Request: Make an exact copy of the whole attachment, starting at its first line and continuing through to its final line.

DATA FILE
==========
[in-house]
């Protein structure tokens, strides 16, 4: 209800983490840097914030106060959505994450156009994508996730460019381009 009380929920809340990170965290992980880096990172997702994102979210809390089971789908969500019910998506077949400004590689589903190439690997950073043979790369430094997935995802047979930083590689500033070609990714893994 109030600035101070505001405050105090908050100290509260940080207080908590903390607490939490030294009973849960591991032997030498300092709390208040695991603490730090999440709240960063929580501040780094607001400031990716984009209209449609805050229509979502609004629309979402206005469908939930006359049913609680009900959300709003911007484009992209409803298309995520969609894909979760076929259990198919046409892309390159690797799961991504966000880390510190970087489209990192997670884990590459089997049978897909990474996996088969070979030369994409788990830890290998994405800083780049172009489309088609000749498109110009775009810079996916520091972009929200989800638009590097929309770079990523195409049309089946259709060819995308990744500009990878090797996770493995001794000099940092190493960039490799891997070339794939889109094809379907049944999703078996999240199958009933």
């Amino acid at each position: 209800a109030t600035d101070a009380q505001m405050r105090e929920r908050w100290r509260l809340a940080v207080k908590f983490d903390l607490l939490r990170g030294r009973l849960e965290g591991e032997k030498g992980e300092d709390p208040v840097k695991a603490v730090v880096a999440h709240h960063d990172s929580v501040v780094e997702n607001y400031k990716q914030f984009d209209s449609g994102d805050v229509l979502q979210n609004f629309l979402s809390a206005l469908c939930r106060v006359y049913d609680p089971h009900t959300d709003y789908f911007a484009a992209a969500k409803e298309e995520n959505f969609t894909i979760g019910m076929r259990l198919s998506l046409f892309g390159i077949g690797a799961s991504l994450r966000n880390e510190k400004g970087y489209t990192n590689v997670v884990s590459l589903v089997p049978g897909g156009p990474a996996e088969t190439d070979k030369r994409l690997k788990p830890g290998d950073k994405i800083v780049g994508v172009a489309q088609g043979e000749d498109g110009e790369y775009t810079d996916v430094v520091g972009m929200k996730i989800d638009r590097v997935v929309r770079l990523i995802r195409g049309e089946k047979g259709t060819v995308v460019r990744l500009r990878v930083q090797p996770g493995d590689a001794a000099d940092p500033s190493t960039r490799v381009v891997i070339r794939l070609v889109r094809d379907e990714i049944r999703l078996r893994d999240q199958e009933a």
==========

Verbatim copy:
[in-house]
């Protein structure tokens, strides 16, 4: 209800983490840097914030106060959505994450156009994508996730460019381009 009380929920809340990170965290992980880096990172997702994102979210809390089971789908969500019910998506077949400004590689589903190439690997950073043979790369430094997935995802047979930083590689500033070609990714893994 109030600035101070505001405050105090908050100290509260940080207080908590903390607490939490030294009973849960591991032997030498300092709390208040695991603490730090999440709240960063929580501040780094607001400031990716984009209209449609805050229509979502609004629309979402206005469908939930006359049913609680009900959300709003911007484009992209409803298309995520969609894909979760076929259990198919046409892309390159690797799961991504966000880390510190970087489209990192997670884990590459089997049978897909990474996996088969070979030369994409788990830890290998994405800083780049172009489309088609000749498109110009775009810079996916520091972009929200989800638009590097929309770079990523195409049309089946259709060819995308990744500009990878090797996770493995001794000099940092190493960039490799891997070339794939889109094809379907049944999703078996999240199958009933």
């Amino acid at each position: 209800a109030t600035d101070a009380q505001m405050r105090e929920r908050w100290r509260l809340a940080v207080k908590f983490d903390l607490l939490r990170g030294r009973l849960e965290g591991e032997k030498g992980e300092d709390p208040v840097k695991a603490v730090v880096a999440h709240h960063d990172s929580v501040v780094e997702n607001y400031k990716q914030f984009d209209s449609g994102d805050v229509l979502q979210n609004f629309l979402s809390a206005l469908c939930r106060v006359y049913d609680p089971h009900t959300d709003y789908f911007a484009a992209a969500k409803e298309e995520n959505f969609t894909i979760g019910m076929r259990l198919s998506l046409f892309g390159i077949g690797a799961s991504l994450r966000n880390e510190k400004g970087y489209t990192n590689v997670v884990s590459l589903v089997p049978g897909g156009p990474a996996e088969t190439d070979k030369r994409l690997k788990p830890g290998d950073k994405i800083v780049g994508v172009a489309q088609g043979e000749d498109g110009e790369y775009t810079d996916v430094v520091g972009m929200k996730i989800d638009r590097v997935v929309r770079l990523i995802r195409g049309e089946k047979g259709t060819v995308v460019r990744l500009r990878v930083q090797p996770g493995d590689a001794a000099d940092p500033s190493t960039r490799v381009v891997i070339r794939l070609v889109r094809d379907e990714i049944r999703l078996r893994d999240q199958e009933a």